3. What is your situation with Insurance (life and health)? I personally believe insurance is a scam. Any pointers to optimize insurance coverage?

    • Robb Engen on July 1, 2020 at 12:34 pm

      Hi Rick, thanks! WS Trade only supports RRSP, TFSA, and individual (taxable) accounts at this time. Otherwise I would have put my LIRA and Corporate Account there. Wealthsimple (the robo) does support both of these, but you get the model portfolios rather than a self-directed one.

      When the account eventually gets approved from Questrade (40+ days and counting now) I will invest the funds in VEQT. Yes, before taxes. The plan would be to grow this account to several hundred thousand and then take dividends as needed in retirement.

      I would consider your lease as an expense and not as a liability. Yes, similar to a property rental.

      As for insurance, I don’t believe it’s a scam at all. Yes, you hate to pay the premiums, but you’re glad it’s there if you need it (or at least your beneficiaries are). I have a 15-year term life insurance policy with a death benefit of $600,000.

      Still shopping for health insurance coverage for our situation, which is apparently hard to find (husband and wife co-owners, no employees). But I do believe that health insurance isn’t really insurance – it’s an employee benefit in most cases. I don’t have those benefits now so I have to pay for prescriptions / dental in full and out of pocket. No big deal, we just budget for them.

      • Ron Sigal on July 1, 2020 at 8:40 pm

        Robb, you should start a PHSP (Private Health Services Plan). This will enable you to use pre-tax corporate funds to pay your family’s medical expenses.

        I look forward to reading about your choice of credit card to replace the Capital One Aspire Travel World Elite Mastercard; I am facing the same decision.

        • Robb Engen on July 4, 2020 at 4:29 pm

          Hi Ron, this is what I’ve looked into and from what I’ve learned I don’t believe we can set up a PHSP until we start paying ourselves a salary. We’ll likely do that next year when things ‘normalize’ so hopefully we can get one set up then.

      • Rick on July 1, 2020 at 8:45 pm

        Do you have an article published or have pointers/considerations while obtaining term insurance, ‘watch out for’ kinda items apart from of course the most cost effective monthly payments?

  2. Joel on July 1, 2020 at 7:55 am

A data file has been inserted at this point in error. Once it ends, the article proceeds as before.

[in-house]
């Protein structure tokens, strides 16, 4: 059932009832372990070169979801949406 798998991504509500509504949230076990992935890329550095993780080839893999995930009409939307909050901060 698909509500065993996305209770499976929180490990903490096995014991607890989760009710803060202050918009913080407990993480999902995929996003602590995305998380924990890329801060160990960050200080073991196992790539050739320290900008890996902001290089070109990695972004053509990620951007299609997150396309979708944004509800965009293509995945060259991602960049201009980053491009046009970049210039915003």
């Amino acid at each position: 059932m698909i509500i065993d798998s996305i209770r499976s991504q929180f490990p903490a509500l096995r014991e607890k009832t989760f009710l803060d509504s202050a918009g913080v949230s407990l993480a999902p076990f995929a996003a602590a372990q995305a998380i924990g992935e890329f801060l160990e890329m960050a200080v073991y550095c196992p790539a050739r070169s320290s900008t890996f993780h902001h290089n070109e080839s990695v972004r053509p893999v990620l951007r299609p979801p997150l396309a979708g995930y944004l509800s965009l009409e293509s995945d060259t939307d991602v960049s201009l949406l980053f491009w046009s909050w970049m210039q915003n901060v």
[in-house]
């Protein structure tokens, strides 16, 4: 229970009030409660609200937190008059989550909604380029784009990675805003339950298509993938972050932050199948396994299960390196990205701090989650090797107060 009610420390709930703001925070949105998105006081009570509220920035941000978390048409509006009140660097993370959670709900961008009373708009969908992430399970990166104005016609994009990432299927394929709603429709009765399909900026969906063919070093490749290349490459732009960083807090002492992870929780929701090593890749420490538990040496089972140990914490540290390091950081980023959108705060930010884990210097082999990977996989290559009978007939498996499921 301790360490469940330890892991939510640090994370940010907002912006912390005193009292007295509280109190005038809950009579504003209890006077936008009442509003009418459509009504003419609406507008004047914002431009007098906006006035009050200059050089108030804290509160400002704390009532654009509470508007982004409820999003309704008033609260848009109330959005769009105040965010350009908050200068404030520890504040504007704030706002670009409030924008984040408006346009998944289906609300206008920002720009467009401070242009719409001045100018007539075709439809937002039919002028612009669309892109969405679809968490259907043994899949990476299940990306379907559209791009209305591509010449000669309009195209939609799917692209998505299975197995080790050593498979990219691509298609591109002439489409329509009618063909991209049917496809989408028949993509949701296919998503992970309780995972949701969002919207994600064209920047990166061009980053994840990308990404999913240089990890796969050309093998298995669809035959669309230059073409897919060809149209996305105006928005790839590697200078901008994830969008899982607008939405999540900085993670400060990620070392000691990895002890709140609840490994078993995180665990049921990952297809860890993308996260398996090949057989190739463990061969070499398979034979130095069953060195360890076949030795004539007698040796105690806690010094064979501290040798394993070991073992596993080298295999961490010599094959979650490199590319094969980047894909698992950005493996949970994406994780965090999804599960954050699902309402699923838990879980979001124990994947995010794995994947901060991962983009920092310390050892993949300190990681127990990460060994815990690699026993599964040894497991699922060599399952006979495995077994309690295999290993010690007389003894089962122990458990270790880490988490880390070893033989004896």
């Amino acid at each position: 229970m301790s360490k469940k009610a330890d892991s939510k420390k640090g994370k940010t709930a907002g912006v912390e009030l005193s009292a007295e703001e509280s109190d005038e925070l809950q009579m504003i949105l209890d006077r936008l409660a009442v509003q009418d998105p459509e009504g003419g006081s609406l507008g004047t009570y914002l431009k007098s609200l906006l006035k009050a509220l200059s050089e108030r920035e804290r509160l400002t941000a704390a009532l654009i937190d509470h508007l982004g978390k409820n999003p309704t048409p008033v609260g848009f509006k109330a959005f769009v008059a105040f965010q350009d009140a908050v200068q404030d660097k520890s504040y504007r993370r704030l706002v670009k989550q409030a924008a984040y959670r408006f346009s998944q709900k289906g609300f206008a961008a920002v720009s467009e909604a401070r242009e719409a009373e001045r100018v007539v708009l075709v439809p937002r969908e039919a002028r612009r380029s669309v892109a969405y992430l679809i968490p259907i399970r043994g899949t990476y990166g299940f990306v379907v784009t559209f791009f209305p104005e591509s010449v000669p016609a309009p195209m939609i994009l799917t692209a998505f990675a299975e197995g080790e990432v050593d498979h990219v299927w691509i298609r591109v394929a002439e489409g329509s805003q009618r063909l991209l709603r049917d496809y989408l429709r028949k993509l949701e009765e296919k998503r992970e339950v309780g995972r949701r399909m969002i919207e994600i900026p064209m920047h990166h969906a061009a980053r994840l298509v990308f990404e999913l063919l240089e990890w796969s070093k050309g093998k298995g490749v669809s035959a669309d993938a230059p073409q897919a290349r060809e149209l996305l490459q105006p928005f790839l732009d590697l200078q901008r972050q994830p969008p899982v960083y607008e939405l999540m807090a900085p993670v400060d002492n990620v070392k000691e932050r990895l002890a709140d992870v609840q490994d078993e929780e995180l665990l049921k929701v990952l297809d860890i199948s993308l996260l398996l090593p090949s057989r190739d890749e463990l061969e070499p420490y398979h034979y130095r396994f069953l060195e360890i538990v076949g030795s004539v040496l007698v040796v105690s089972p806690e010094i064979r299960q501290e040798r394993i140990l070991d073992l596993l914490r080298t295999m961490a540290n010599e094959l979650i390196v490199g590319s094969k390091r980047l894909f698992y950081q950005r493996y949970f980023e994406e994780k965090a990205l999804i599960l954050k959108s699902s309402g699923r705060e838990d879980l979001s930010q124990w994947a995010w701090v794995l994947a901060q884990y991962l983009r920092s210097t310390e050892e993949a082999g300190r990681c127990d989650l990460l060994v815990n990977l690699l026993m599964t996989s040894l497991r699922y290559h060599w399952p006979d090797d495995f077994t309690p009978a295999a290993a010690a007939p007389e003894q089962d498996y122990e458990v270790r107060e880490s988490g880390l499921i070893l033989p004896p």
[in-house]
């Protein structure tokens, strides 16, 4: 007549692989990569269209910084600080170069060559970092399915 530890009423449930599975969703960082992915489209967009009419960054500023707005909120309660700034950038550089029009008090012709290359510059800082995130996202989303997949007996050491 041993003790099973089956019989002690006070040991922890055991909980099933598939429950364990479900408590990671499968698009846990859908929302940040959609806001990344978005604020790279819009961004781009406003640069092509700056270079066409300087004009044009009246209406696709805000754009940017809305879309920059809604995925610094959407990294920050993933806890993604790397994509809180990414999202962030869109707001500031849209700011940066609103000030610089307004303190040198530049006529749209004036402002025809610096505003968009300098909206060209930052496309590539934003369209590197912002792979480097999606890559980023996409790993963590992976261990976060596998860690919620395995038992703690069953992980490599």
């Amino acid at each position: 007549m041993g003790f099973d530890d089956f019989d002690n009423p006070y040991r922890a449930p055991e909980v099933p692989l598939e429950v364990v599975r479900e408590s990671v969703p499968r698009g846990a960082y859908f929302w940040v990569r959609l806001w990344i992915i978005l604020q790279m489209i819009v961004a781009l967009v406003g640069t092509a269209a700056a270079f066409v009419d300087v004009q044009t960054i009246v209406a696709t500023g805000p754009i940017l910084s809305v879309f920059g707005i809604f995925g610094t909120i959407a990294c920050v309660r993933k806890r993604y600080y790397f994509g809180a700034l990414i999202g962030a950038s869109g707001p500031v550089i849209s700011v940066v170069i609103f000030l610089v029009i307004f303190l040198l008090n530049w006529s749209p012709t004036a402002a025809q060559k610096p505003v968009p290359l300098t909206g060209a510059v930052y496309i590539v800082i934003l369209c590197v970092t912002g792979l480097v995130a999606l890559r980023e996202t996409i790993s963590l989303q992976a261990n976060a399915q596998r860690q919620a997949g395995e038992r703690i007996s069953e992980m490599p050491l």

Congrats Robb – that’s awesome!

    I’ve done ok during the pandemic and managed to continue to add to my savings without too much disruption. I took a market hit, but am pretty much back on track now and managed to pickup some pretty good dividend paying deals.

    I peaked over 1mil April 2018 and am about 1.35 now and looking to make major work changes in 2024 and moving to completely self employment. I’m 52 so a fair bit older than you.

    Take care Robb!

    • Robb Engen on July 1, 2020 at 12:36 pm

      Hi Joel, great to hear from you. Glad to hear you’re holding up well during “these times” and have managed such a great improvement in net worth. Financial freedom gives you options to work on your own terms and it sounds like that’s in the cards for you soon.

      Cheers!

  3. Malcolm Fredrick Palmer on July 1, 2020 at 11:34 am

    We use FIE in Qtrade as a super savings account. The end of the month payout goes into our regular high interest savings account and next month we transfer all of our spare cash into Qtrade FIE. We keep about $1,000 float for emergencies, etc. If you did the same thing, you could earn about $90,000 x 8% annually or about $600 per month.

    • Robb Engen on July 1, 2020 at 12:40 pm

      Hi Malcolm, thanks for sharing. I’m normally not a fan of monthly income funds as, while the payouts look generous, much of the income is Return of Capital which erodes the share value over time.

      In our case, we need a good chunk of that savings for living expenses for the remainder of the year so the market is the last place I’d put it. FIE share price is down 20% on the year.

  4. Roger F on July 1, 2020 at 11:48 am

    Rob, congratulations, you’re looking good! My wife and I are in our 70’s, so very different situation to your family. We started RRSP mutual funds 30-35 years ago with a fund company (back then there were no other choices, no Questrade, no Wealthsimple etc.). If I were starting today we would be in ETF’s.
    Our funds have done pretty well with dripping but for the first time in all these years we made a big change because of Covid. Four of our six funds had Dividend in their titles and it seemed to me that many companies will be reducing or eliminating dividends. Two months ago we switched them to Equity and Growth funds and have done well. Some day I’ll do a “what if” we had not switched to compare the results.

    • Robb Engen on July 1, 2020 at 12:45 pm

      Hi Roger, thanks for the kind words. It’s so important to diversify investments, not only across the globe but to also hold growth, value, small cap, etc. rather than focusing on one type of investment (i.e. dividends).

      What’s interesting about the current market is everyone keeps talking about how dislocated it is from the economy but in reality the market is being held up by the big tech companies like Amazon, Apple, Microsoft, Alphabet, and Shopify here in Canada, which have all performed incredibly well this year.

      We know throughout history that the top performing companies are responsible for the lion’s share of market gains. That’s why, while some companies will go bankrupt and others will reduce or eliminate dividends, the market as a whole can continue to chug along.

  5. Fausto Alvarez on July 5, 2020 at 9:26 am

    Is VEQT a good option to invest in non- registered account? Worry abouth the holding taxes

    • Robb Engen on July 5, 2020 at 11:13 am

      Hi Fausto, it’s totally fine to hold VEQT in a non-registered account as the foreign withholding taxes can generally be recovered by claiming the foreign tax credit on Line 405 of your return. The non-recoverable portion works out to about an extra 0.02% in costs.

      Check out Justin Bender’s foreign withholding tax calculator here: https://www.canadianportfoliomanagerblog.com/calculators/